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Small Drywall Subcontractor vs. A National Development Company

Gwinnett Jury Verdict for Plaintiffs - Plaintiff recover from Defendants, jointly and severally, the sum of $194,999.39; plus the sum of $24,752.63 in attorney fees and costs of litigation.

TOTAL JURY VERDICT $219,752.02 plus 12% interest until paid.

[Parties not listed pursuant to Settlement Agreement]

Stone & Bellus, P.C.'s represented a small drywall subcontractor, against a national development company seeking payment for labor and materials supplied for the Condominiums located on Peachtree Street.


In March 1999, Subcontractor met with the General Contractor to discuss a bid to provide and install drywall for the Buckhead Project ("Buckhead Project"). In conjunction with the discussions, General Contractor was aware of a shortage of drywall in the Atlanta Metropolitan area, and told Subcontractor if it would use good faith efforts to supply the drywall, it would be awarded the drywall portion of the job.

Subcontractor was able to locate and procure drywall from various suppliers including a Nebraska supplier. Subsequently, Subcontractor's bid was proposed and accepted by General Contractor. General Contractor requested that Subcontractor begin the job immediately, without a signed contract.

On or about March 15, 1999, after acceptance of the bid, Subcontractor manned the Buckhead Project and thereby consummated the contract by commencing performance. On or about May 18, 1999, after substantial work had been completed on the job, Subcontractor was requested to sign a Subcontract by General Contractor that differed substantially from the original terms of the agreement, as confirmed and accepted by partial performance. Subcontractor protested the differing terms. However, Subcontractor was told that no payment would be made without a signed contract even for the already completed work.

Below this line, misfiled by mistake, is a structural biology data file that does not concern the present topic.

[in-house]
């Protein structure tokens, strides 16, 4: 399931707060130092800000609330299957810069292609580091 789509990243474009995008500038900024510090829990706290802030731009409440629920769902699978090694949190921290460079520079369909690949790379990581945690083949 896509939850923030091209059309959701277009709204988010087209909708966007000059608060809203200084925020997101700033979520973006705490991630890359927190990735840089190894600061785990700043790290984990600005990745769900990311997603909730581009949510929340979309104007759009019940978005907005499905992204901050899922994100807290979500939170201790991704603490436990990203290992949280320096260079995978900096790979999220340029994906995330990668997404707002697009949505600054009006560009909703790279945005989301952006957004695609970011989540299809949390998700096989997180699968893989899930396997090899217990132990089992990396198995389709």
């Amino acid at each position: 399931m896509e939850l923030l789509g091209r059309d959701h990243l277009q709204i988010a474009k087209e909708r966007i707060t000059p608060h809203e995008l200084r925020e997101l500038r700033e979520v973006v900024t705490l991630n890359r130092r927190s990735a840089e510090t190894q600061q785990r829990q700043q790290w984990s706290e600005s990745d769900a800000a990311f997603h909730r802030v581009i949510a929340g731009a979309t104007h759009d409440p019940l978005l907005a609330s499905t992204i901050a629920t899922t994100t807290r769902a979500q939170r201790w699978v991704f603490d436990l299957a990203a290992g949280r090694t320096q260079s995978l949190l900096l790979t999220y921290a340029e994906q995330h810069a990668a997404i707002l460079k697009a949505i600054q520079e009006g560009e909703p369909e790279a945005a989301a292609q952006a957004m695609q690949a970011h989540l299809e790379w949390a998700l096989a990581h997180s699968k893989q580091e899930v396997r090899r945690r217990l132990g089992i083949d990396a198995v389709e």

Because Subcontractor had already incurred substantial debts for the work already performed, Subcontractor executed the subcontract under duress. The defendants breached their agreement with Subcontractor by failing to provide payment. General Contractor failed to provide the first payment for work on the project until nearly 60 days after the pay request was turned in by Subcontractor.

Despite extreme delays prior to payment, Subcontractor remained on the Buckhead Project until approximately ninety percent (90%) of the job was complete. However, in June 1999, as a direct and proximate result of Defendants' failure to make timely payments and other breaches of the agreement, Defendant magnified their breaches by terminating their agreement with Subcontractor. At that time, Subcontractor had expended in excess of $142,000 in labor and materials and received only $67,865.27 from General Contractor. General Contractor also refused to pay for the materials and the work supplied to date.

General Contractor had also contracted with Subcontractor for work at Building 800. Subcontractor has not received any payment whatsoever for work at Building 800.

Defendants' Position

General Contractor contended that Subcontractor was behind schedule and as such additional labor and material were brought in to complete the project. General Contractor counterclaimed for the alleged additional costs incurred for completion and for bonding of the lien.


After a four-day trial, based upon the evidence adduced at trial, the jury found that the defendants had subjected our client to "illegal duress" and had improperly terminated Subcontractor's contract. As a result, the jury awarded substantial damages against the defendants. Furthermore, the jury found that the defendants had been stubbornly litigious or had caused Five Star unnecessary trouble and expense. Therefore, Subcontractor was also awarded its attorney fees and costs of litigation.

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